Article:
___, The Book of Kells. London: Studio, 1914. Central PYP Sul. Hewitson Library, Knox College, Dunedin

The Shyp of Fooles

The Shyp of Fooles

When Sebastian Brant published Das Narrenschiff (The Ship of Fools), the poem was illustrated with woodcuts designed by several artists including the young Albrecht Dürer. The immensely popular images whimsically depict a range of foolish and sinful behaviours. The figures in them wear fools’ caps shaped like an ass’s ears with bells on their tips. In this image, the fools are crowded together in small boats steered by fools and headed for Narragonia, the Land of Fools.

___, The Shyp of Fooles. ___, 1509. ___

Blast 1 [June 20th, 1914]

Blast 1 [June 20th, 1914]

Edited by Wyndham Lewis, Blast featured work by Vorticist writers and artists. It ‘Blasted’ or ‘Blessed’ various places, people, and things, sometimes blasting and blessing the same thing. The shocking pink cover is split by the title, which is strikingly positioned diagonally from top left to bottom right and appears in large black caps. Pound referred to the ‘new Futurist, Cubist, Imagiste quarterly’ as the ‘great MAGENTA cover’d opusculus [small or minor work].’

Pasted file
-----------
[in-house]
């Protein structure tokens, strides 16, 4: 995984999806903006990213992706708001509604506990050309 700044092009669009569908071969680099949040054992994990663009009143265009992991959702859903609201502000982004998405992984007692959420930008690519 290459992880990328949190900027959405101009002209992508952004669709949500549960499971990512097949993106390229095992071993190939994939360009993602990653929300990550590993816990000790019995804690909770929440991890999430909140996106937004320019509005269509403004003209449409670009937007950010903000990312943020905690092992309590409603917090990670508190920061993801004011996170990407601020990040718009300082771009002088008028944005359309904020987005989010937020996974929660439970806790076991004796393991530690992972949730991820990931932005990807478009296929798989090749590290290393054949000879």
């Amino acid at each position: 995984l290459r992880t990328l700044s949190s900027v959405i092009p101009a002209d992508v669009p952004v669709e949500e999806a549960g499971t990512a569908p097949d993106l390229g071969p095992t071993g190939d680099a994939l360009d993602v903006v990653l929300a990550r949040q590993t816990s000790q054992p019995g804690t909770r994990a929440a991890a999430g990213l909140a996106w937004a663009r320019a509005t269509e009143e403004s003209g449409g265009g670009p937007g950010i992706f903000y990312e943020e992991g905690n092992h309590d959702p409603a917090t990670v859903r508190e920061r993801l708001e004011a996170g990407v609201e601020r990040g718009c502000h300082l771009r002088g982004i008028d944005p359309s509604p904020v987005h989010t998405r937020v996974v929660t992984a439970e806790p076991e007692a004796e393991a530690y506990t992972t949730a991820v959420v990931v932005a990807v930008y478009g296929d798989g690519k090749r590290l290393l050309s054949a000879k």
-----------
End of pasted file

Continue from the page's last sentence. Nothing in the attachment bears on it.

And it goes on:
Edited by Wyndham Lewis, Blast 1 [June 20th, 1914]. Santa Rosa, California: Black Sparrow Press, 1981. Special Collections PR6023 E97 Z5 B52 1981

West Façade, Chartres Cathedral, France

West Façade, Chartres Cathedral, France

Rilke's Cathedral Cycle describes an idealised Gothic Cathedral with various architectural and sculptural details. For Rilke, the cathedral embodies the spirit of the middle ages. While the smiling angel with a sun dial is specifically linked to Chartres Cathedral, the other details – a portal, a rose window, and a capital – are universal and imagined. In this image of the west façade of Chartres Cathedral, two of those features can be seen: the rose window, which depicts the Last Judgement; and, beneath it, the portal, with its sculpted theological images.

___, West Façade, Chartres Cathedral, France. ___, ___. ___